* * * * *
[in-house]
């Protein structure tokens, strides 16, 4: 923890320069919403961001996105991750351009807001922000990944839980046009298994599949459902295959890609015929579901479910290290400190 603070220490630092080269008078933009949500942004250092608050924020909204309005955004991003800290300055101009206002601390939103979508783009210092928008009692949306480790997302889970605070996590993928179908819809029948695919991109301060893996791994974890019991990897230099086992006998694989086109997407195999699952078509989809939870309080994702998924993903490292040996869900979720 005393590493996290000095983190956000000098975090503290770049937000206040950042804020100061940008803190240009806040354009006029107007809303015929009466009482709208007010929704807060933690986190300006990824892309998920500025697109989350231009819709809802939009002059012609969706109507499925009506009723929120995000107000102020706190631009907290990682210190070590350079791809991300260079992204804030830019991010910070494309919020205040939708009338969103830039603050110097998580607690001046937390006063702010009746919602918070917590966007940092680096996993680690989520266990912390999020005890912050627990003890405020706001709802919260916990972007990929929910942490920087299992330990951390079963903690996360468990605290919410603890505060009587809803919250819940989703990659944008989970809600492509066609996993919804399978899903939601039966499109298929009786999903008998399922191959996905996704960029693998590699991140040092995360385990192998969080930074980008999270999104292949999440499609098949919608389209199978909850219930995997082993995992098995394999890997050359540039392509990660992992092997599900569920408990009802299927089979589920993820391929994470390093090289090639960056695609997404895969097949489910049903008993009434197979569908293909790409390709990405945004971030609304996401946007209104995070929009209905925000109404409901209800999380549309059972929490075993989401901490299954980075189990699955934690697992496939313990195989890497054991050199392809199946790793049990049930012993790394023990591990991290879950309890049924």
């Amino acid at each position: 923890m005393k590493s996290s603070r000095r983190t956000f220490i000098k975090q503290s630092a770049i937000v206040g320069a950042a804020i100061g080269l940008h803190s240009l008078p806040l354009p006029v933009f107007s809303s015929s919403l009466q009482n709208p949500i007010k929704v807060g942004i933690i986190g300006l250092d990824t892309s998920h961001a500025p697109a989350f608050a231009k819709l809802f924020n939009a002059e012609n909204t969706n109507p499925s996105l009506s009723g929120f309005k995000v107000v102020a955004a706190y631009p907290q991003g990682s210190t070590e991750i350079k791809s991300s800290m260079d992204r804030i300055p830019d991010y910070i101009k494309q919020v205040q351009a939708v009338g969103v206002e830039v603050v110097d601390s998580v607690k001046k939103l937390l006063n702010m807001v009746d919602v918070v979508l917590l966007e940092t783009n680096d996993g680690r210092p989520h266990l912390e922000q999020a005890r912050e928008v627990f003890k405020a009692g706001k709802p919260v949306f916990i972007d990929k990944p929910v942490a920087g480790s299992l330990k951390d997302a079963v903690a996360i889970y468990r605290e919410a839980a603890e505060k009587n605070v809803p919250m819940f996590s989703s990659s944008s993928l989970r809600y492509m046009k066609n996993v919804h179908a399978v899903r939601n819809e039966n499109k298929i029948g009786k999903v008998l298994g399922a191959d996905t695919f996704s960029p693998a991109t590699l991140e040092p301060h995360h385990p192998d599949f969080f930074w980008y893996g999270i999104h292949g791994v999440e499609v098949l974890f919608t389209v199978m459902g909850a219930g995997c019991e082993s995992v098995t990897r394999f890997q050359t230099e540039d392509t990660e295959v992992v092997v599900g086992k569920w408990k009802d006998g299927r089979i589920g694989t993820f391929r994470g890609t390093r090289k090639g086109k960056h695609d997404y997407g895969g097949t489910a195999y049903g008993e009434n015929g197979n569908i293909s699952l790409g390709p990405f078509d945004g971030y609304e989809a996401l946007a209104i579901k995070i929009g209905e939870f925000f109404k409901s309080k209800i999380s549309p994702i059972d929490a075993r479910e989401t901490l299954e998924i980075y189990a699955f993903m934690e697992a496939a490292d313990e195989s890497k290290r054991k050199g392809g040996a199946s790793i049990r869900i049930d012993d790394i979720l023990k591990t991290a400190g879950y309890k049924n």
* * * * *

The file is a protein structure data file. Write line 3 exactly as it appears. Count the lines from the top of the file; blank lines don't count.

């Amino acid at each position: 923890m005393k590493s996290s603070r000095r983190t956000f220490i000098k975090q503290s630092a770049i937000v206040g320069a950042a804020i100061g080269l940008h803190s240009l008078p806040l354009p006029v933009f107007s809303s015929s919403l009466q009482n709208p949500i007010k929704v807060g942004i933690i986190g300006l250092d990824t892309s998920h961001a500025p697109a989350f608050a231009k819709l809802f924020n939009a002059e012609n909204t969706n109507p499925s996105l009506s009723g929120f309005k995000v107000v102020a955004a706190y631009p907290q991003g990682s210190t070590e991750i350079k791809s991300s800290m260079d992204r804030i300055p830019d991010y910070i101009k494309q919020v205040q351009a939708v009338g969103v206002e830039v603050v110097d601390s998580v607690k001046k939103l937390l006063n702010m807001v009746d919602v918070v979508l917590l966007e940092t783009n680096d996993g680690r210092p989520h266990l912390e922000q999020a005890r912050e928008v627990f003890k405020a009692g706001k709802p919260v949306f916990i972007d990929k990944p929910v942490a920087g480790s299992l330990k951390d997302a079963v903690a996360i889970y468990r605290e919410a839980a603890e505060k009587n605070v809803p919250m819940f996590s989703s990659s944008s993928l989970r809600y492509m046009k066609n996993v919804h179908a399978v899903r939601n819809e039966n499109k298929i029948g009786k999903v008998l298994g399922a191959d996905t695919f996704s960029p693998a991109t590699l991140e040092p301060h995360h385990p192998d599949f969080f930074w980008y893996g999270i999104h292949g791994v999440e499609v098949l974890f919608t389209v199978m459902g909850a219930g995997c019991e082993s995992v098995t990897r394999f890997q050359t230099e540039d392509t990660e295959v992992v092997v599900g086992k569920w408990k009802d006998g299927r089979i589920g694989t993820f391929r994470g890609t390093r090289k090639g086109k960056h695609d997404y997407g895969g097949t489910a195999y049903g008993e009434n015929g197979n569908i293909s699952l790409g390709p990405f078509d945004g971030y609304e989809a996401l946007a209104i579901k995070i929009g209905e939870f925000f109404k409901s309080k209800i999380s549309p994702i059972d929490a075993r479910e989401t901490l299954e998924i980075y189990a699955f993903m934690e697992a496939a490292d313990e195989s890497k290290r054991k050199g392809g040996a199946s790793i049990r869900i049930d012993d790394i979720l023990k591990t991290a400190g879950y309890k049924n």